Phnom Penh Travel Guide
Unlike most international capitals, Phnom Penh is not much of a gateway. It is very easy to see much of what Cambodia has to offer and never set foot in Phnom Penh. Until very recently it was actually pretty difficult to get there. Your choices were a few flights a week on Siem Reap Air, a long, rough bus ride from Ho Chi Minh City (HCMC) or Thailand, or a very long boat ride on the Mekong River – upstream from HCMC or downstream from Vientiane. Now the roads are much improved and the big international carriers like Air France are flying there. Vietnam Airlines has also expanded its services.
Nonetheless, many people give Phnom Penh a miss, preferring to spend their limited time and money at Angkor Wat or in neighboring countries. If you only have a few days in Cambodia, by all means spend them in Angkor Wat – you’ll need at least two or three full days there. Then if you have a few more days, visit the Cardamon or Elephant Mountains and the Tonle Sap for a bit of activity. Finally, if time allows, spend a few days in Phnom Penh.
Phnom Penh is at the junction of three rivers—the Sap, Mekong, and Bassac. This strategic location has always ensured the city a place, both good and bad, in history. Cambodia has been at war, or the victim of others’ wars, for many years, and it shows. The infrastructure is crumbling, the people look underfed, children are too often sold into slavery, and petty thievery at knife-point is all too common. In the 1950s only about 100,000 people lived in the city. Now the number is about 1,000,000.
Following the Paris Peace accords in 1991, the brutal regime of Pol Pot, the Khmer Rouge, and the "killing fields" was ended, but the coup in 1998 was “déjà vu all over again” and the fledgling capitalists and their international backers once again fled the country. The investors have been slowly returning, but few are willing to commit to the country’s long-term future right away. As a result, Thai investors are filling the gap, and Phnom Penh is beginning to look like a small version of Bangkok. One way to see just how strong the Thai influence is? Take a look at the cars and ubiquitous pick-up trucks. Despite being surrounded on all sides by countries that drive on the right, with left-hand drive vehicles, the majority of vehicles are right-hand drive. This is both a safety issue and a legal one. Technically these vehicles are not legal, but the government looks the other way unless it is convenient not to do so.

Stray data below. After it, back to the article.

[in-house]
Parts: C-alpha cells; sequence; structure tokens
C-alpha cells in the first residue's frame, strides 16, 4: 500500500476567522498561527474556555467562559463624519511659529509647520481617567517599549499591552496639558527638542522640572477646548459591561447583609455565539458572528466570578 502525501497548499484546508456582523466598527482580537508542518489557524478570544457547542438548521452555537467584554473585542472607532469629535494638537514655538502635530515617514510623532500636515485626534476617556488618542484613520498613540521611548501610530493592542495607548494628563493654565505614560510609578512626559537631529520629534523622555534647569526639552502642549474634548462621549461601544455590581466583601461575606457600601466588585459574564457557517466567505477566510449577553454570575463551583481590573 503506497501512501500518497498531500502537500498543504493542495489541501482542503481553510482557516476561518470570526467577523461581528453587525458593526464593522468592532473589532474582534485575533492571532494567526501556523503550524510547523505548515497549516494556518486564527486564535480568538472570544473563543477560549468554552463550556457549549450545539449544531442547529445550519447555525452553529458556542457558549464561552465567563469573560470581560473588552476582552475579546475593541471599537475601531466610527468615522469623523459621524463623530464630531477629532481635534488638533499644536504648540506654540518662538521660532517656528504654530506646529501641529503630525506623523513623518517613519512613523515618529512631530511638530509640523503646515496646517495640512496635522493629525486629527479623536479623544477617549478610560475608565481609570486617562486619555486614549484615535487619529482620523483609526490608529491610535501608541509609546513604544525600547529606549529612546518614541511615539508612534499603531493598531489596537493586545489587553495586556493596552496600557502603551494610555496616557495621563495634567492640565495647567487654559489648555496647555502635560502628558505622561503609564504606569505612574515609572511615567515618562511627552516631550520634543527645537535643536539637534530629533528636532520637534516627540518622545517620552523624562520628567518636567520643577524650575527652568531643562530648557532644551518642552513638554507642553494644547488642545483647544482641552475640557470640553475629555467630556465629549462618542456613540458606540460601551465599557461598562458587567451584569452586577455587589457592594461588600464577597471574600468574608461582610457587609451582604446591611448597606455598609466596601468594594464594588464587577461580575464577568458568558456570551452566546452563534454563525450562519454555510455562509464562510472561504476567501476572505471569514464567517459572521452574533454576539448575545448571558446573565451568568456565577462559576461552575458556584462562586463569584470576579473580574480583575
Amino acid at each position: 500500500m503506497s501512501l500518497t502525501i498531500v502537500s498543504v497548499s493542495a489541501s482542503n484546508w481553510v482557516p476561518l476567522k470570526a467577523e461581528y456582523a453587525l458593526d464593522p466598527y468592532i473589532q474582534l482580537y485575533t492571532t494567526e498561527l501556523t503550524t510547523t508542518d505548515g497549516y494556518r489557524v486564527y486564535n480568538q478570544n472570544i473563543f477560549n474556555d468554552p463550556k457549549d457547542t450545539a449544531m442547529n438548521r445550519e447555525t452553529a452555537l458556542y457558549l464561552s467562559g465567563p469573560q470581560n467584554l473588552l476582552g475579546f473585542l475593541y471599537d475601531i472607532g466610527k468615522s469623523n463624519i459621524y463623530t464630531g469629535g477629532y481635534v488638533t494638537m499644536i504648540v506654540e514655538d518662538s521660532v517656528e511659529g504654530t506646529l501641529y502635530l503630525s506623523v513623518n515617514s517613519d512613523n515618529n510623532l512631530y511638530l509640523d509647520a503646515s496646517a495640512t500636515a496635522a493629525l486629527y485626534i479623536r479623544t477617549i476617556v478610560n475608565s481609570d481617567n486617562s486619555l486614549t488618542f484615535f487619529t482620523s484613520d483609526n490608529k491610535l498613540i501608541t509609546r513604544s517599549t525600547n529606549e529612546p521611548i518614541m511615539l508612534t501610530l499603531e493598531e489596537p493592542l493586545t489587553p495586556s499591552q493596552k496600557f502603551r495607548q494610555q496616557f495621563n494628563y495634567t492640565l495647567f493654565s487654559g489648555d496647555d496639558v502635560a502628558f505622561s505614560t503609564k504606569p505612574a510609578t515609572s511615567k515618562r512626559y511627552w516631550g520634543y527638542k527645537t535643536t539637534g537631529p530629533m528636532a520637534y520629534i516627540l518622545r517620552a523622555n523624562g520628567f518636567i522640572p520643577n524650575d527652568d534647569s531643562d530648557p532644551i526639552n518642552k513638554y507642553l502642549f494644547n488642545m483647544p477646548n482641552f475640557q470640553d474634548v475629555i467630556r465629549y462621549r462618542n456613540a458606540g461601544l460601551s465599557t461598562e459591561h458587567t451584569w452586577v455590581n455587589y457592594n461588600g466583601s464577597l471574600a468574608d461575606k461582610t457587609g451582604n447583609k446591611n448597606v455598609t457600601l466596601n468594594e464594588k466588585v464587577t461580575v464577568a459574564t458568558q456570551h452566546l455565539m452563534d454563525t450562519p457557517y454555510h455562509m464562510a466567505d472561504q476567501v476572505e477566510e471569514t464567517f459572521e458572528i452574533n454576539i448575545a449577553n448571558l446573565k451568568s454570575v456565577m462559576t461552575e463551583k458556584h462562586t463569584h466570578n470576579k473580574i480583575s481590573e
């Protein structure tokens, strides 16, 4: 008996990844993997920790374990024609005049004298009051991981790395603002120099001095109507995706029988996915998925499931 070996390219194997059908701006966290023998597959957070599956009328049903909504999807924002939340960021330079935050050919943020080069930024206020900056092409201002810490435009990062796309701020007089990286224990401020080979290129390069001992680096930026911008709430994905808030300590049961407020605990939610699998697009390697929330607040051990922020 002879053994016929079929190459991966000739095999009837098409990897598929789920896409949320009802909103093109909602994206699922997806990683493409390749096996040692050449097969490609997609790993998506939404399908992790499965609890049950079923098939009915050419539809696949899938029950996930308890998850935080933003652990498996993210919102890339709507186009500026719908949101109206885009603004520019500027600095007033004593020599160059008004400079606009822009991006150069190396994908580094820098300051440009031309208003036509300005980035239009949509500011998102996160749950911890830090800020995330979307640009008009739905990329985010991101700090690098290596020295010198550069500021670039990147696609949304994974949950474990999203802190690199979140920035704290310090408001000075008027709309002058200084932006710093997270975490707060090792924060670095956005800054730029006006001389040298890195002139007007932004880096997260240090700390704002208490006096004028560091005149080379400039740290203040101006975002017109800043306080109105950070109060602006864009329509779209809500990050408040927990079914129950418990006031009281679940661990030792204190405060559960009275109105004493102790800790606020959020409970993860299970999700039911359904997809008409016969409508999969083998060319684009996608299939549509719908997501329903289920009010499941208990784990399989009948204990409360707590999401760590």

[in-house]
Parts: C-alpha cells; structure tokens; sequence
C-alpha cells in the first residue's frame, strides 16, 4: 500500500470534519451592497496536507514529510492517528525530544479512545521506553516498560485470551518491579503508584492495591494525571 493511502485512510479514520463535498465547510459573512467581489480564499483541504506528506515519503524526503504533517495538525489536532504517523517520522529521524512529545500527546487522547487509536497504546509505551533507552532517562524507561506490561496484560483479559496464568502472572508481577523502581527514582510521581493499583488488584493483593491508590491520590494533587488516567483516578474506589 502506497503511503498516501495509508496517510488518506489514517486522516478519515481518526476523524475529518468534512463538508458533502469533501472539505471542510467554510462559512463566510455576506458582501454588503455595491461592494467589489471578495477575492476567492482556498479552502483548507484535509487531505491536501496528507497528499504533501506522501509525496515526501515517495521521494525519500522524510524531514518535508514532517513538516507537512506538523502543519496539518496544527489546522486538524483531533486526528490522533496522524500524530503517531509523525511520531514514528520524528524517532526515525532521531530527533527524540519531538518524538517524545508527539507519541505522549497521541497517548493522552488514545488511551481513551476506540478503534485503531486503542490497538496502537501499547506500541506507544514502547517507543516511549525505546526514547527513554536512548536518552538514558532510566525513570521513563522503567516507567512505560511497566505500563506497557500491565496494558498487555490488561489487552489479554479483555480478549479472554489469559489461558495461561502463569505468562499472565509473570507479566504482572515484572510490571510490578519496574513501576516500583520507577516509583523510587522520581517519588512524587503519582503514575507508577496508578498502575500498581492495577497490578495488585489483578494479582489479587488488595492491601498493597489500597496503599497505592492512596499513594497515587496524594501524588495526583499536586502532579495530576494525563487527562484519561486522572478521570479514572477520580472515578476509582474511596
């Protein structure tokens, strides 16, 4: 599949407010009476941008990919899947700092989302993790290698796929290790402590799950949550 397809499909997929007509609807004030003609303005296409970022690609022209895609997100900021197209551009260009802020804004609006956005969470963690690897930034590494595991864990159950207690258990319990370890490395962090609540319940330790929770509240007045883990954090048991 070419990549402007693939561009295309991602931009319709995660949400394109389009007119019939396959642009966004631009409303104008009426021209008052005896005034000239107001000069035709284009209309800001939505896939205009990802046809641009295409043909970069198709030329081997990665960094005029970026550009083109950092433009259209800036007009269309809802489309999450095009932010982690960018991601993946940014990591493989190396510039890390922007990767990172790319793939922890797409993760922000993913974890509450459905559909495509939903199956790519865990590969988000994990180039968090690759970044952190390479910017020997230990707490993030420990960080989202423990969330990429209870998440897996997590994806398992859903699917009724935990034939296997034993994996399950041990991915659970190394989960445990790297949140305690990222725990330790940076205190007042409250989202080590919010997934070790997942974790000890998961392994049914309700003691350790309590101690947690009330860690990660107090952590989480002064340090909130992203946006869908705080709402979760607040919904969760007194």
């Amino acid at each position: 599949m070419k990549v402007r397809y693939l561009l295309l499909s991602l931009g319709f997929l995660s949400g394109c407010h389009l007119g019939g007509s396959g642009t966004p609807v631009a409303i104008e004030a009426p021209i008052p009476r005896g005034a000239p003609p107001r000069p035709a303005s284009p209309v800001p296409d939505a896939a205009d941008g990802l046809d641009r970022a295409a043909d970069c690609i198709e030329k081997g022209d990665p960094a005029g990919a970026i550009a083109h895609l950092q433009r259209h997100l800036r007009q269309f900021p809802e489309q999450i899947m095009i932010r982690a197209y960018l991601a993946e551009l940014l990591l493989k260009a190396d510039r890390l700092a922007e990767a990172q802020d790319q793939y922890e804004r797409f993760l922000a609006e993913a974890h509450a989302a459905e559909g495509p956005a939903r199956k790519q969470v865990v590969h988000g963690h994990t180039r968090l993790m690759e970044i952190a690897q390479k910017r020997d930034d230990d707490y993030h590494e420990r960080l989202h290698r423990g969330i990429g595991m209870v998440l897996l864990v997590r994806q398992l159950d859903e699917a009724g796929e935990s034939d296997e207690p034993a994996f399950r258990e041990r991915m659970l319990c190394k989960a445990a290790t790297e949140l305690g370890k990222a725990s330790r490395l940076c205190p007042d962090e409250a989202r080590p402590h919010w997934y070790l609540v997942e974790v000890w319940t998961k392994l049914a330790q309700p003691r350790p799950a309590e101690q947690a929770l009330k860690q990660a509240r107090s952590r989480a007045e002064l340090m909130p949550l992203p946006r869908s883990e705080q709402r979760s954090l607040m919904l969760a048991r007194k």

If you get sick or hurt, get out by any means possible. Don’t go to a Cambodia hospital or clinic. If you have absolutely no choice, go to your embassy or consulate and throw yourself on their mercy. The electricity and plumbing also leave a lot to be desired. Make sure your hotel has a generator or you may spend lots of time in the dark with no running water.
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